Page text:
since Cuban leader Fidel Castro agreed to house Soviet ballistic missiles in 1961. Mr.Castro, 86, stepped down in 2008, and the top post is now held by his 82-year-old brother, who has allowed such incremental reforms as the easing of the ban on his citizens' travel. Raul Castro has said that he will step down when his five-year term ends in 2018. But Cuba remains on Washington's list of state sponsors of terrorism, and sources close to the Obama administration told The Washington Times that ongoing frustration with Havana's detention of American Alan Gross is likely to prevent the kind of wide-scaleredefinition of policy some thought would come during Mr. Obama's presidency. Washington wants the release of Mr. Gross, a subcontractor who was arrested in 2009 while working for a U.S. Agency for International Development-funded program. Cuban authorities accused him of illegally delivering satellite phones to individuals in the nation's Jewish community and gave him a 15-year prison sentence. His detention served only to amplify back-channel tensions with Havana. The Castro government has for its partlong complained about U.S. treatment of the "Cuban Five" — a group of Cuban intelligence officers convicted in Miami in 2001 of conspiracy to spy on U.S. military installations, Cuban exiles and anti-Castro politicians. 'Modest thaw' The recent move toward re-establishing direct mail with the U.S. and the upcoming talks on migration might seem insignificant within the context of such tensions. "These talks are not a major breakthrough," said Geoff Thale, a program director at the Washington Institute on Latin America. "But they are one more signal that there is at least a modest thaw in the relationship, a new willingness to talk." But even those modest stepshave been criticized by some U.S. lawmakers, most prominently Cuban-American Republicans who represent districts in Florida heavy with anti-Castro exiles.Postal talksLee and Haven, 13 (Matthew Lee and Paul Haven, 6/17/13, “Official: U.S., Cuba Plan To Resume Talks About Restarting Direct Mail Service”, )//EMWASHINGTON -- TheUnited States andCuba will resume talks this week on restarting direct mail service despite a deadlock between Washington and Havana over detainees that has largely stalled most rapprochement efforts, a U.S. official said Monday. U.S. and Cuban diplomats and postal representatives will meet in Washingtonon Tuesday and Wednesday for technical talks aimed at ending a 50-year suspension in direct mail between the United States and the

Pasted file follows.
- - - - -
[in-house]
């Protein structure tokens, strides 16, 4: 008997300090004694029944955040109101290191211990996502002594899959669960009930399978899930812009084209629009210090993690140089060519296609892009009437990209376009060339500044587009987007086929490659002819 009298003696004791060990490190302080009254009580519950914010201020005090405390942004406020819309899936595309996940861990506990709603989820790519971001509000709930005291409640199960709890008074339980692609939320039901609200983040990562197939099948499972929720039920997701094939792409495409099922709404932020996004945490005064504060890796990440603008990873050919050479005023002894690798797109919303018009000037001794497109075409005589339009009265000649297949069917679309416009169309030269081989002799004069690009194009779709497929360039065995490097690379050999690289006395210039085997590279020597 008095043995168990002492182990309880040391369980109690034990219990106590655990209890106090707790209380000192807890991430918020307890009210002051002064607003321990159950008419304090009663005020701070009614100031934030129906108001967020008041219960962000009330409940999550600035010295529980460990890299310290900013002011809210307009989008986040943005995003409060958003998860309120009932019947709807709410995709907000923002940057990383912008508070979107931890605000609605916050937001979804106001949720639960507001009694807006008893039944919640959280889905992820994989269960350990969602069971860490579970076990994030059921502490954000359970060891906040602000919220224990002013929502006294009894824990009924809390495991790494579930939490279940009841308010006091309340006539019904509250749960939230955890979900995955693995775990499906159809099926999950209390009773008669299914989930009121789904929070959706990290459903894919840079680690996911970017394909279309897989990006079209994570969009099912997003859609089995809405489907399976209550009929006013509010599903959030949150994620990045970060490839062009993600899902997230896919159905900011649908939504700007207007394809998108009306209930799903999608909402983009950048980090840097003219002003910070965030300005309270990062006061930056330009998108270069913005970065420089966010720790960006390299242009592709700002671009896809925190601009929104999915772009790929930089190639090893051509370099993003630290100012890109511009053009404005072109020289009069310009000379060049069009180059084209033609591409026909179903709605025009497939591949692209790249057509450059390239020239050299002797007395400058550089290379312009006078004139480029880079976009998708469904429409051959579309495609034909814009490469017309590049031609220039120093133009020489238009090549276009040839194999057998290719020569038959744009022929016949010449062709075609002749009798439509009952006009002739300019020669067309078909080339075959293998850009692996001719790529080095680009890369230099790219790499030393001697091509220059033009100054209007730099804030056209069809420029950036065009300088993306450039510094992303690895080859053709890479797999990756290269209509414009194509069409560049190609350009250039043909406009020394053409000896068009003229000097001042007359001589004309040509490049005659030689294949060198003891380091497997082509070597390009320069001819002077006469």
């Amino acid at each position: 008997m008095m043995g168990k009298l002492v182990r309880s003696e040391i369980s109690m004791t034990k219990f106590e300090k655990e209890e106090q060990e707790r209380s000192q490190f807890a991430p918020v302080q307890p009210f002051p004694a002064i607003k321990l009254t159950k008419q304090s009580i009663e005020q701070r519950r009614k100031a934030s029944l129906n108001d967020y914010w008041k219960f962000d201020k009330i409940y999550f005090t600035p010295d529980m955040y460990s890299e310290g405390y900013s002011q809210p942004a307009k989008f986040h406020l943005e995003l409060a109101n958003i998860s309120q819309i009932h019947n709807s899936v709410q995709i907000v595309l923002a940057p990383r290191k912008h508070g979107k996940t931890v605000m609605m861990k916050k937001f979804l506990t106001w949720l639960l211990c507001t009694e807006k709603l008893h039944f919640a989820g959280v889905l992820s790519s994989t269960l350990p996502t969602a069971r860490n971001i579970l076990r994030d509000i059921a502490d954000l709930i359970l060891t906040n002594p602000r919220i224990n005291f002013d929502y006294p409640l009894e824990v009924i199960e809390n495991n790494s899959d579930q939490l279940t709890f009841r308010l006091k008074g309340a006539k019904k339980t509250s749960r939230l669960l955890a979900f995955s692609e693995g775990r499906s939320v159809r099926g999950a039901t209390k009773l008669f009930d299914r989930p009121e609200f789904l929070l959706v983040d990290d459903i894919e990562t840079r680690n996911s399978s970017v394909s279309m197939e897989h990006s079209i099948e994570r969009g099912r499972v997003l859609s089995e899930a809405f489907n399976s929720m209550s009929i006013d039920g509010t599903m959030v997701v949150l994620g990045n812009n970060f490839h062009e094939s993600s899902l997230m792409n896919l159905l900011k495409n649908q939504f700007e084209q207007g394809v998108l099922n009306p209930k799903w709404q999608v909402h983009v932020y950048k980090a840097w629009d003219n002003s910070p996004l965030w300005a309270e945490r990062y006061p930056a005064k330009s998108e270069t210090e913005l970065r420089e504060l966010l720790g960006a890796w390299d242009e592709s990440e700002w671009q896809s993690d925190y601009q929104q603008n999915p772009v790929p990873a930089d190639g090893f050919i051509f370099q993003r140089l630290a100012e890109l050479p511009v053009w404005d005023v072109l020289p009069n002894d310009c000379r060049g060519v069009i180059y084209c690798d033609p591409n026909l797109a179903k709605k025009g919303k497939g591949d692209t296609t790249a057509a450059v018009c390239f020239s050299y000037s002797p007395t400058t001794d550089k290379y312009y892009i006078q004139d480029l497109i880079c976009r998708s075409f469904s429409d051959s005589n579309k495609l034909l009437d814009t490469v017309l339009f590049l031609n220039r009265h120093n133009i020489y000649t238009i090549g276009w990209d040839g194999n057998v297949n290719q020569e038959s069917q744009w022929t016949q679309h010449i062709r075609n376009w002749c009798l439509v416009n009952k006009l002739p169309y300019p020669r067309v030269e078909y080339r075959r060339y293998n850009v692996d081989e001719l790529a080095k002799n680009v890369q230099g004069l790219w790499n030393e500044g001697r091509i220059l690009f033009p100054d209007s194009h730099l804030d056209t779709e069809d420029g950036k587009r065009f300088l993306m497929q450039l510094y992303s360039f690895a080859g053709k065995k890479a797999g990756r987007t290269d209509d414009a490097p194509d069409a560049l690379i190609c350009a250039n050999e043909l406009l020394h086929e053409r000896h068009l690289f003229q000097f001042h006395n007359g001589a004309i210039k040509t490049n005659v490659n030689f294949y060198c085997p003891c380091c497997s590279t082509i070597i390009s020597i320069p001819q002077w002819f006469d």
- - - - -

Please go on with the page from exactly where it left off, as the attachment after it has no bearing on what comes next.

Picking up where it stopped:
communist island. The official spoke on condition of anonymity because he was not authorized to speak to the matter publicly before Congress is notified. Lawmakers were to be notified of the meetings starting Monday morning, the official said.